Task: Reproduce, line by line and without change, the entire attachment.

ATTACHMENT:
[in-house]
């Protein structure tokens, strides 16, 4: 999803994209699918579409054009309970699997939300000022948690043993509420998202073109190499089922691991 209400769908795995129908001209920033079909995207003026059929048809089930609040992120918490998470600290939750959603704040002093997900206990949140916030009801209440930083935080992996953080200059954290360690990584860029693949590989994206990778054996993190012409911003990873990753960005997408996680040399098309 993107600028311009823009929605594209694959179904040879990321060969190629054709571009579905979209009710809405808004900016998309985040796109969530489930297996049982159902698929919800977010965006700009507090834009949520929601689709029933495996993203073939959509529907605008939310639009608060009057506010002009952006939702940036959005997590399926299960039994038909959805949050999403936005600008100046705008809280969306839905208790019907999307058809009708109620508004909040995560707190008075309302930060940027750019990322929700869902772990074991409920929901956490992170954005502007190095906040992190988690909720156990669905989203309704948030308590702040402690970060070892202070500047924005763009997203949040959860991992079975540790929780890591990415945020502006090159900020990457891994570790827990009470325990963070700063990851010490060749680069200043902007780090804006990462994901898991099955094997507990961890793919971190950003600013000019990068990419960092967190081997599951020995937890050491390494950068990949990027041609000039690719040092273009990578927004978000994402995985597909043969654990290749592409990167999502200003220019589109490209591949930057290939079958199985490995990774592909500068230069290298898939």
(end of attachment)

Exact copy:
[in-house]
């Protein structure tokens, strides 16, 4: 999803994209699918579409054009309970699997939300000022948690043993509420998202073109190499089922691991 209400769908795995129908001209920033079909995207003026059929048809089930609040992120918490998470600290939750959603704040002093997900206990949140916030009801209440930083935080992996953080200059954290360690990584860029693949590989994206990778054996993190012409911003990873990753960005997408996680040399098309 993107600028311009823009929605594209694959179904040879990321060969190629054709571009579905979209009710809405808004900016998309985040796109969530489930297996049982159902698929919800977010965006700009507090834009949520929601689709029933495996993203073939959509529907605008939310639009608060009057506010002009952006939702940036959005997590399926299960039994038909959805949050999403936005600008100046705008809280969306839905208790019907999307058809009708109620508004909040995560707190008075309302930060940027750019990322929700869902772990074991409920929901956490992170954005502007190095906040992190988690909720156990669905989203309704948030308590702040402690970060070892202070500047924005763009997203949040959860991992079975540790929780890591990415945020502006090159900020990457891994570790827990009470325990963070700063990851010490060749680069200043902007780090804006990462994901898991099955094997507990961890793919971190950003600013000019990068990419960092967190081997599951020995937890050491390494950068990949990027041609000039690719040092273009990578927004978000994402995985597909043969654990290749592409990167999502200003220019589109490209591949930057290939079958199985490995990774592909500068230069290298898939």